Dayton's Cinderella Run Shows Archie Miller Is Ready for Prime Time

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Dayton's Cinderella Run Shows Archie Miller Is Ready for Prime Time
Mark Humphrey

Thanks to a tremendous Cinderella effort by his 11th-seeded Dayton Flyers, Archie Miller became one half (along with Arizona’s Sean) of the first pair of brothers to coach in the same Elite Eight. Top overall seed Florida ended Dayton’s story with a 62-52 win on Saturday night, but the Flyers’ young coach is just getting started.

In the Gators, Miller and Dayton finally ran into a team with too big a talent advantage to overcome. Impressive three-point shooting—four in a row at one stretch—did help the Flyers keep things competitive early. Ultimately, though, the unstoppable Scottie Wilbekin (23 points, three assists, three steals) and a 37-26 edge on the boards let Florida hold a double-digit lead for almost the entire second half.

A competitive loss to the nation's No. 1 team hardly dims Miller's accomplishments in a spectacular postseason.

Consider that in the past two weeks, Miller has scored wins against Thad Matta and Jim Boeheim while holding his own against Billy Donovan. His Flyers aren’t just a Big Dance fluke, either: Dayton took down Gonzaga, Saint Louis and UMass (while losing by one point to Baylor) during the regular season.

Every coach who hails from a school outside the power conferences that goes on a serious March Madness run gets touted as the "next big thing," and Miller will be no exception. The good news for any teams that might lure him away from Dayton is that he looks ready to turn his potential into reality.

Spruce Derden-USA TODAY Sports
Miller set the stage for 2014's tournament run by recruiting Sibert after the 2011-12 season.

Much of this season’s success for Miller came because of a skill that’s becoming increasingly vital for power-conference coaches: the ability to recruit transfers. Among the core contributors for this Dayton squad were scoring leader Jordan Sibert (formerly of Ohio State) and sixth man Vee Sanford, the ex-Georgetown guard whose last-second shot against Ohio State started the Flyers on their underdog trail.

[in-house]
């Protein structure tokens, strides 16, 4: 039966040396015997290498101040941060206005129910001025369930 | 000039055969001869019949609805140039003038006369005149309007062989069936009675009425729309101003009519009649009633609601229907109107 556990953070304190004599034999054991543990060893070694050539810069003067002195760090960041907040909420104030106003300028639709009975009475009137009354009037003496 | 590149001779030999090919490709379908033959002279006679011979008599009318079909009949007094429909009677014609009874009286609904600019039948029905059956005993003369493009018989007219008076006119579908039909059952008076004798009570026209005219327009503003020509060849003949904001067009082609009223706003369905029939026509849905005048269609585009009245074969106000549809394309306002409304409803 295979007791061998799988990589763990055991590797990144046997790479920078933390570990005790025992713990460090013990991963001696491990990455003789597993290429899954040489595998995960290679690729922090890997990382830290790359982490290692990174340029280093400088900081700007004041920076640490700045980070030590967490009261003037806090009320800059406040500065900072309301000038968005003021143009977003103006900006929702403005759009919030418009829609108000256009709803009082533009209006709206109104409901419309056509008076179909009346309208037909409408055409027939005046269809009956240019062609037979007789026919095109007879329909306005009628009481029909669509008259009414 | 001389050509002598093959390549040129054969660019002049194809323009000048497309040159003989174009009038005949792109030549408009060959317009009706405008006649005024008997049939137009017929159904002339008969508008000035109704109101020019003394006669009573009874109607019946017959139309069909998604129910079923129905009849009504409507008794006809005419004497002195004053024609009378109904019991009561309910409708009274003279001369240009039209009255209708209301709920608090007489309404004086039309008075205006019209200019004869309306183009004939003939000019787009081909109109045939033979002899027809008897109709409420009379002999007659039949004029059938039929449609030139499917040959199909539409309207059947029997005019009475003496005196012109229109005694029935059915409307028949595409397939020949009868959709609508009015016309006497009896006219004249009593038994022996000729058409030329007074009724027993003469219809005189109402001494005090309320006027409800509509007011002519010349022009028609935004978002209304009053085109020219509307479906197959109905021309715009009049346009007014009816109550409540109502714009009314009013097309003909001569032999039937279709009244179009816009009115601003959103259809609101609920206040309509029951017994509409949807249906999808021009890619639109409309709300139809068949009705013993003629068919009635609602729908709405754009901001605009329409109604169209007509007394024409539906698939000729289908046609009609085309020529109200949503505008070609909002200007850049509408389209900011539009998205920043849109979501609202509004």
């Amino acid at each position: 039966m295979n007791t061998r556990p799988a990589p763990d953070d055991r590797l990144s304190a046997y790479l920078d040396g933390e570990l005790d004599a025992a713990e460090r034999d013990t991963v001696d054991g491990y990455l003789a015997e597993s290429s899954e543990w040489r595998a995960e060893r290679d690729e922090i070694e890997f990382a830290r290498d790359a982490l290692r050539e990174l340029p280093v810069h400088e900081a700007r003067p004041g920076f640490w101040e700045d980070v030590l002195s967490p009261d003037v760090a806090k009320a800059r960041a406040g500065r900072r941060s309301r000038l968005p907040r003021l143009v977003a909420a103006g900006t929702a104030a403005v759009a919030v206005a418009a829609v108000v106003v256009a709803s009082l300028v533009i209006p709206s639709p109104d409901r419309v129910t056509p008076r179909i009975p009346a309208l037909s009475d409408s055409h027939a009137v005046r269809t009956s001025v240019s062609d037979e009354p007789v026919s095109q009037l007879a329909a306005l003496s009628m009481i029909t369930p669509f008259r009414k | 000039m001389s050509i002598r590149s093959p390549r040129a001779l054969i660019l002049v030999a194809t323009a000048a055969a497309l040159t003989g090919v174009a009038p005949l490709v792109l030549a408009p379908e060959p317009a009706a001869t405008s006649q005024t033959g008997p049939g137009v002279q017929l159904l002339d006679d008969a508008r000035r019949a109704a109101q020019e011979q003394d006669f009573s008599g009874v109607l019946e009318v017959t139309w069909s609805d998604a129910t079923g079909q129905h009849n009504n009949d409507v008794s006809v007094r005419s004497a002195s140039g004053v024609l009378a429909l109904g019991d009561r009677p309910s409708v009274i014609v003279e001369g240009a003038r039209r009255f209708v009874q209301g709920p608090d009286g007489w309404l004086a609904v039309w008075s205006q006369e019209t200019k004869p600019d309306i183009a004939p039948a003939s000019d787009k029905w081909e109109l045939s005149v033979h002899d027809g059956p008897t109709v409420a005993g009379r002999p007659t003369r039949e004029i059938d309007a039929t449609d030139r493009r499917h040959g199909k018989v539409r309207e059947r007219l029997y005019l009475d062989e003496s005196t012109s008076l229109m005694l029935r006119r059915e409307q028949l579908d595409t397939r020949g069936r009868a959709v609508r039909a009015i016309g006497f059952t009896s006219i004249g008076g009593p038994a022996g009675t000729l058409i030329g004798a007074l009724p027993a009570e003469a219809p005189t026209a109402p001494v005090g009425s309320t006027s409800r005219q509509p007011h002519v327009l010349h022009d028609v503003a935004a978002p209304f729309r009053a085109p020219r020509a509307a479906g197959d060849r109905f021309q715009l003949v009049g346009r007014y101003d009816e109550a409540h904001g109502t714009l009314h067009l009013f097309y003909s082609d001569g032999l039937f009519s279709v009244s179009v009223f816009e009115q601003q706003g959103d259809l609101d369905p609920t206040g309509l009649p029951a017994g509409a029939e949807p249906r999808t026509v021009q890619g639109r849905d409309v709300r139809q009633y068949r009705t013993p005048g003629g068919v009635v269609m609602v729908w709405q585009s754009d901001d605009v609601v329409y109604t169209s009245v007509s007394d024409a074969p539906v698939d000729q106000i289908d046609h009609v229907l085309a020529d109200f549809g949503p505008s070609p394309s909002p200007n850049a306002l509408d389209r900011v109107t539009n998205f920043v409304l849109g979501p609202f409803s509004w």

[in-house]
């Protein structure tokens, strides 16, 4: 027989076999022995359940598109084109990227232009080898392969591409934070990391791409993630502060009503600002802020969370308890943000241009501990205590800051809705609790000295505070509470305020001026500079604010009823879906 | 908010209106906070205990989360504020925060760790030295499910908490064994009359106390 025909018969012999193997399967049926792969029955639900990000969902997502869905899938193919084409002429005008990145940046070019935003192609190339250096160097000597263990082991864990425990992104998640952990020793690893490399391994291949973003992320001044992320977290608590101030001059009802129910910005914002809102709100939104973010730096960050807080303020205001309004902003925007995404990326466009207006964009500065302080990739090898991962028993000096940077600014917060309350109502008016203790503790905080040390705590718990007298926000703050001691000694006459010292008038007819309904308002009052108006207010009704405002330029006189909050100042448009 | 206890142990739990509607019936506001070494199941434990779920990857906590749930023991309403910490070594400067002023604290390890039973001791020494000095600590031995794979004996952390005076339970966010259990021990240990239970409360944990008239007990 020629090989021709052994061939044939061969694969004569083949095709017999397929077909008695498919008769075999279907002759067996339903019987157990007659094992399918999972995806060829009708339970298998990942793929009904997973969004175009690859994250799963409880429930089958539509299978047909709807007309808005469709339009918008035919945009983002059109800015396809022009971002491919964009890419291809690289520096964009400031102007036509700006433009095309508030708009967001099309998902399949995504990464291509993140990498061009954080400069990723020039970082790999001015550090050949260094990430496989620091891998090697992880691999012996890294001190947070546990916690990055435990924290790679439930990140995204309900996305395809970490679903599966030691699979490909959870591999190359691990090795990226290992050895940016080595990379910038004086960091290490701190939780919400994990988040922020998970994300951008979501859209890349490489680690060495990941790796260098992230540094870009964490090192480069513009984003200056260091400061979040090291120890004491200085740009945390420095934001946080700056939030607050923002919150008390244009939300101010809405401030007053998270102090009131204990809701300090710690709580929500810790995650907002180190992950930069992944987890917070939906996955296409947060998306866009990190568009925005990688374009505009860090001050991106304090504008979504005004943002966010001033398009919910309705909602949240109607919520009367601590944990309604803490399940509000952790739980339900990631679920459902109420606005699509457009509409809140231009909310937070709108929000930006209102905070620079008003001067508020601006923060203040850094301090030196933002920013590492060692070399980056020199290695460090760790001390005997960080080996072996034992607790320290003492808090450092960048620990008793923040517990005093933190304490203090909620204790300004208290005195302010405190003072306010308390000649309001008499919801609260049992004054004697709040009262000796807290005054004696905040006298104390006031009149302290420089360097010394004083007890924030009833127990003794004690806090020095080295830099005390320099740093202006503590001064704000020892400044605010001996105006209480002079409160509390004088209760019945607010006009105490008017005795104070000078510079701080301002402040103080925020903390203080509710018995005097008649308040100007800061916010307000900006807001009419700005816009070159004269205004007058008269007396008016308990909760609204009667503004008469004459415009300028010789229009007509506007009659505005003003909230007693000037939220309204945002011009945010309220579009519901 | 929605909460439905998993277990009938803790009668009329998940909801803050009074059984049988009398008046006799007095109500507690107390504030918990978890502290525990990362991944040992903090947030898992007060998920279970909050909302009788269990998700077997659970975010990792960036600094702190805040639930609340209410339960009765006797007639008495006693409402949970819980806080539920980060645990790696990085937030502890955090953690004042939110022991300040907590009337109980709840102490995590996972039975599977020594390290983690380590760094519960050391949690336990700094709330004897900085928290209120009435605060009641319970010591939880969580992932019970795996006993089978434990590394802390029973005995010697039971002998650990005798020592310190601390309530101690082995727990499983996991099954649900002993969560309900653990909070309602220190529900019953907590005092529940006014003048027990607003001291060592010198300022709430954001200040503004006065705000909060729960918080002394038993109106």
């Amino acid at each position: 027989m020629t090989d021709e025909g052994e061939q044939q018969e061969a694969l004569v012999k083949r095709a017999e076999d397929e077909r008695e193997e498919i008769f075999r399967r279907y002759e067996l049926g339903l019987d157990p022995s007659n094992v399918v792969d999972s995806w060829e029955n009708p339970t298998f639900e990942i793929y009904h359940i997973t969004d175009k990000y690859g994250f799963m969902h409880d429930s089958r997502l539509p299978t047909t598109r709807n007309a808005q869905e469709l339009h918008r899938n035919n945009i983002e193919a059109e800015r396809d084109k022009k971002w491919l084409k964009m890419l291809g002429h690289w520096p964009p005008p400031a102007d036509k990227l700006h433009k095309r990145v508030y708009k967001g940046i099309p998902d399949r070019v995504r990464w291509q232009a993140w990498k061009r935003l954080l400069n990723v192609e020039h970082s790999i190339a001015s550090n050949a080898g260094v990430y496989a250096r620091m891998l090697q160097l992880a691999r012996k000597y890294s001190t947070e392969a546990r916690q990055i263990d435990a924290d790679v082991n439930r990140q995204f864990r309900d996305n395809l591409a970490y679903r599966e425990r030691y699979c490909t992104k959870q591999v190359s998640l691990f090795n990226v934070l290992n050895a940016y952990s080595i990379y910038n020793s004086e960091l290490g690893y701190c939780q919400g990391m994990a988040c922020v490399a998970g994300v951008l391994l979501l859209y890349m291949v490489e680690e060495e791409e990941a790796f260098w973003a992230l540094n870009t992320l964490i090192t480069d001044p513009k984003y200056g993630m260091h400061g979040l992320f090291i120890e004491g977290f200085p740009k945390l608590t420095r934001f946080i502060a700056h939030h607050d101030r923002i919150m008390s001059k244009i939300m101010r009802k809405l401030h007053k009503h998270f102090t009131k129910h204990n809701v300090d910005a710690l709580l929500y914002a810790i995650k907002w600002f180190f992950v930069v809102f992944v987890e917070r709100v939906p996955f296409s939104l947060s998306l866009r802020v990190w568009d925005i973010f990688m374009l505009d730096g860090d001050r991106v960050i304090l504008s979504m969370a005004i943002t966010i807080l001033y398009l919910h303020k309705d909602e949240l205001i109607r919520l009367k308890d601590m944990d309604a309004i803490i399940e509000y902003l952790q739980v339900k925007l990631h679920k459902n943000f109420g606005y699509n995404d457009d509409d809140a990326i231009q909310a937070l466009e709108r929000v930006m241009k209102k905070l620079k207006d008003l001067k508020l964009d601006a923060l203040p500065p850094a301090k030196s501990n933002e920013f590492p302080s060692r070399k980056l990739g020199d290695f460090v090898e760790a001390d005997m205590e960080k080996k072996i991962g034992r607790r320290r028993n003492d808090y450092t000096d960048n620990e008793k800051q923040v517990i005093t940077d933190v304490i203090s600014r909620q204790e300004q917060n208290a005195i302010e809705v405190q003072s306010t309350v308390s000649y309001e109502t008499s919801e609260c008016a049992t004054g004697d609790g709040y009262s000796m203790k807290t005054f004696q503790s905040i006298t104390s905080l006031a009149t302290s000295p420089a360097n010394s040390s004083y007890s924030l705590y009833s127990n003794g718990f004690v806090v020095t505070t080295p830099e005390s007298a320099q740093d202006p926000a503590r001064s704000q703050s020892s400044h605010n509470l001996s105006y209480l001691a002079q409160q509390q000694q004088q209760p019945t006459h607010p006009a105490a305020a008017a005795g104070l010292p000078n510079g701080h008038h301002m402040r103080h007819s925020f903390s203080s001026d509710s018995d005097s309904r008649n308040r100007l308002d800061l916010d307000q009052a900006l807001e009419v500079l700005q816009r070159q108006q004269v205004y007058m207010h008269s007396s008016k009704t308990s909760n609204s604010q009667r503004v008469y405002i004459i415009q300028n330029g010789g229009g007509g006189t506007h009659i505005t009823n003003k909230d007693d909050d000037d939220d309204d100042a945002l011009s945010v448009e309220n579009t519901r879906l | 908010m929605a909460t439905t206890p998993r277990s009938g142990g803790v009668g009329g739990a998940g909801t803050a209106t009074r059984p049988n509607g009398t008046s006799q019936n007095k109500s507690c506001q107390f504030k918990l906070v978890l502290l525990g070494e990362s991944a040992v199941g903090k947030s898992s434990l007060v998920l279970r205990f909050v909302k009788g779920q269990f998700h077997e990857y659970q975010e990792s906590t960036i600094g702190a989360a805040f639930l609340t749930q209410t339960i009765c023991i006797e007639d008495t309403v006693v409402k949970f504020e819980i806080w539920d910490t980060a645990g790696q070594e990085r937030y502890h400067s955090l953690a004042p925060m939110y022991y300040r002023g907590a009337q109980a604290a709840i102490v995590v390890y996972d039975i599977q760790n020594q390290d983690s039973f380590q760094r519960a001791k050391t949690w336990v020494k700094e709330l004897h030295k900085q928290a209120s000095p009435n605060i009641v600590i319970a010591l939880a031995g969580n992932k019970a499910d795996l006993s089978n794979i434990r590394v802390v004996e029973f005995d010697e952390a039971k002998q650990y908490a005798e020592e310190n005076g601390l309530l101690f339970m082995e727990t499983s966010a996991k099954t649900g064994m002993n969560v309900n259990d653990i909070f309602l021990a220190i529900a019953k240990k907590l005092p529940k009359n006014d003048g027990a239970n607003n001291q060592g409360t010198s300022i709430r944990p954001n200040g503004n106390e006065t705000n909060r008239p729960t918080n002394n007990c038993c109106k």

That’s not to say, however, that the 35-year-old hasn’t shown some knack for player development in his three years at Dayton’s helm.

Saturday’s loss to Florida showcased a pair of Flyers seniors—Matt Kavanaugh and Devin Oliver—whose games have evolved dramatically during Miller’s tenure, and who combined for 18 points and 14 rebounds against the hulking Gators.

This tournament also allowed Miller to display his strategic versatility, a talent that many hot coaching prospects haven’t yet developed. In three consecutive games, his Flyers slugged out a defensive win over Syracuse (55-53), outran slower Stanford (82-72), then shifted back into possession-by-possession mode in the hard-fought loss to Florida.

It’s obviously too soon to tell whether Miller will leave Dayton immediately, but if he wants to jump to a more prominent program, he won’t have any shortage of offers. Even the extension he signed on Monday, which has him under contract through 2018-19, is no guarantee that he'll stay with the Flyers. After all, Steve Alford signed a 10-year extension at New Mexico a year ago, only to jump to UCLA within a matter of weeks.

Jeremy Rauch of Fox-19 in Cincinnati speculates on one opening where the fans would likely embrace Miller if he does want to move up the food chain:

In commending his high-effort squad for its postseason success, Miller told Rachel Nichols (in a TBS interview), "We’ve shown a lot of people what’s possible, and the group in that locker room has a great blueprint on how to develop and get back here."

It’s entirely plausible, though, that the fastest-rising coach in college hoops won’t be helping the Flyers execute that blueprint. 

A decade ago, Sean Miller was starting his first head-coaching job (at Xavier) and Archie Miller was starting off as an assistant at Western Kentucky. This year, both are in the Elite Eight. In another 10 years, expect Archie to have joined Sean on the list of proven winners at major programs.

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